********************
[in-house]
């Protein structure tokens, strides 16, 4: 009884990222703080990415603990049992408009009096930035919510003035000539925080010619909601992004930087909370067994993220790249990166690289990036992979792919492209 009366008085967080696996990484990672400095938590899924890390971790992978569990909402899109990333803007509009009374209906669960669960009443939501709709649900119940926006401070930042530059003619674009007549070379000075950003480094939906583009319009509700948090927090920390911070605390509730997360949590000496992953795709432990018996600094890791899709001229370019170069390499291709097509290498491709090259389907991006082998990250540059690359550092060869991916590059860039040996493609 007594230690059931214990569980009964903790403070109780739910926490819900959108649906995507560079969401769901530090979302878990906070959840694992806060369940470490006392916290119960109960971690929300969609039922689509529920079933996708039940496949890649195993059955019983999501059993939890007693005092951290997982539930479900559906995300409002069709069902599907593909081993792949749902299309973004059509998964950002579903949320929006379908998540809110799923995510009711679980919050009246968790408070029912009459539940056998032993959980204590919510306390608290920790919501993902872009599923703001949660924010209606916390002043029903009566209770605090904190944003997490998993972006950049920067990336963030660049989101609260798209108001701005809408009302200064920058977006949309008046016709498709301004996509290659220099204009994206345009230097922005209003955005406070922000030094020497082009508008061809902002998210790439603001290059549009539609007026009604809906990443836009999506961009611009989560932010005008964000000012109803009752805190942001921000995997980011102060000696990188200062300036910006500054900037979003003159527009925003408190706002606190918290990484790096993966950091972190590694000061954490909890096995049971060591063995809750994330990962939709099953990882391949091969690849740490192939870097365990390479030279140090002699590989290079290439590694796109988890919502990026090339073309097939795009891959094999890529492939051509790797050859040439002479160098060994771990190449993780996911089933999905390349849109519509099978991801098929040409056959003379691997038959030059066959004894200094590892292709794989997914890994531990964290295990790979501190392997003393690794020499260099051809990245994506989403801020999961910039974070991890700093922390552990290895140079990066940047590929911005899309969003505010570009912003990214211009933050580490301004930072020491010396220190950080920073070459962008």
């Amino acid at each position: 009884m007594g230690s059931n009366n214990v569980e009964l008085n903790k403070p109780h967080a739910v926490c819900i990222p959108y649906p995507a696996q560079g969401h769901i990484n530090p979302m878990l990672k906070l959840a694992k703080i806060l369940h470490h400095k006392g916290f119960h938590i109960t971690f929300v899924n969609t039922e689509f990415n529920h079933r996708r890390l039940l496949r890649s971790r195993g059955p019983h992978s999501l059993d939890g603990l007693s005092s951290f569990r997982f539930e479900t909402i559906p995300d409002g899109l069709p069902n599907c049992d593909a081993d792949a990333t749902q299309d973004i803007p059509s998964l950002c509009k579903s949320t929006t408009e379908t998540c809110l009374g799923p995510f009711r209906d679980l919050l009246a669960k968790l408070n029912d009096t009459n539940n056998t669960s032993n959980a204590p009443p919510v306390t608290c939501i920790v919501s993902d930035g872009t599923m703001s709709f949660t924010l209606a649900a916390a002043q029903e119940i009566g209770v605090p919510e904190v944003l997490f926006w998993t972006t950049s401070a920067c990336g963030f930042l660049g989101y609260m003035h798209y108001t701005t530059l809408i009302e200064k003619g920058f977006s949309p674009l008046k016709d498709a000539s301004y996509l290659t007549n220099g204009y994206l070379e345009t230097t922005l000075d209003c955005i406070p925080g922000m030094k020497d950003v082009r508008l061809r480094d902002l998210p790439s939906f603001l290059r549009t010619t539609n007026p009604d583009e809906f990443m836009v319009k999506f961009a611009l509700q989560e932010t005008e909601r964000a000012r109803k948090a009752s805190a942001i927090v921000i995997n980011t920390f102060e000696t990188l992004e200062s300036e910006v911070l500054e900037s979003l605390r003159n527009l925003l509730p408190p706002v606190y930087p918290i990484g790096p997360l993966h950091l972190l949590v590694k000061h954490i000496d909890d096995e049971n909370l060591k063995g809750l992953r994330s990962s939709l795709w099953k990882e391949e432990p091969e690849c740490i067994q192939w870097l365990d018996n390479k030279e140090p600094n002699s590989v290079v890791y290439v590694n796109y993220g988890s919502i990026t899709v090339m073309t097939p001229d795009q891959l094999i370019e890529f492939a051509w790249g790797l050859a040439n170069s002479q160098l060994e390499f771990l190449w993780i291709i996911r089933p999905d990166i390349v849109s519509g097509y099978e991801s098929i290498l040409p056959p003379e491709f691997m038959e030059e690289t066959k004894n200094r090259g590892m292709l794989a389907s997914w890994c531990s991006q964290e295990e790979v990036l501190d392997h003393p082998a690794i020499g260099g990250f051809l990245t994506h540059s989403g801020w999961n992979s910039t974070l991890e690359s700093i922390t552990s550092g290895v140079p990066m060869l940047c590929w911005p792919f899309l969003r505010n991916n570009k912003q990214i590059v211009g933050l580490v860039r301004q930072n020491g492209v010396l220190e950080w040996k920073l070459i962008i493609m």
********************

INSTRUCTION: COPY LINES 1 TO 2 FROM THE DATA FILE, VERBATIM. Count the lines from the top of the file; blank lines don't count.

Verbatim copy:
[in-house]
């Protein structure tokens, strides 16, 4: 009884990222703080990415603990049992408009009096930035919510003035000539925080010619909601992004930087909370067994993220790249990166690289990036992979792919492209 009366008085967080696996990484990672400095938590899924890390971790992978569990909402899109990333803007509009009374209906669960669960009443939501709709649900119940926006401070930042530059003619674009007549070379000075950003480094939906583009319009509700948090927090920390911070605390509730997360949590000496992953795709432990018996600094890791899709001229370019170069390499291709097509290498491709090259389907991006082998990250540059690359550092060869991916590059860039040996493609 007594230690059931214990569980009964903790403070109780739910926490819900959108649906995507560079969401769901530090979302878990906070959840694992806060369940470490006392916290119960109960971690929300969609039922689509529920079933996708039940496949890649195993059955019983999501059993939890007693005092951290997982539930479900559906995300409002069709069902599907593909081993792949749902299309973004059509998964950002579903949320929006379908998540809110799923995510009711679980919050009246968790408070029912009459539940056998032993959980204590919510306390608290920790919501993902872009599923703001949660924010209606916390002043029903009566209770605090904190944003997490998993972006950049920067990336963030660049989101609260798209108001701005809408009302200064920058977006949309008046016709498709301004996509290659220099204009994206345009230097922005209003955005406070922000030094020497082009508008061809902002998210790439603001290059549009539609007026009604809906990443836009999506961009611009989560932010005008964000000012109803009752805190942001921000995997980011102060000696990188200062300036910006500054900037979003003159527009925003408190706002606190918290990484790096993966950091972190590694000061954490909890096995049971060591063995809750994330990962939709099953990882391949091969690849740490192939870097365990390479030279140090002699590989290079290439590694796109988890919502990026090339073309097939795009891959094999890529492939051509790797050859040439002479160098060994771990190449993780996911089933999905390349849109519509099978991801098929040409056959003379691997038959030059066959004894200094590892292709794989997914890994531990964290295990790979501190392997003393690794020499260099051809990245994506989403801020999961910039974070991890700093922390552990290895140079990066940047590929911005899309969003505010570009912003990214211009933050580490301004930072020491010396220190950080920073070459962008």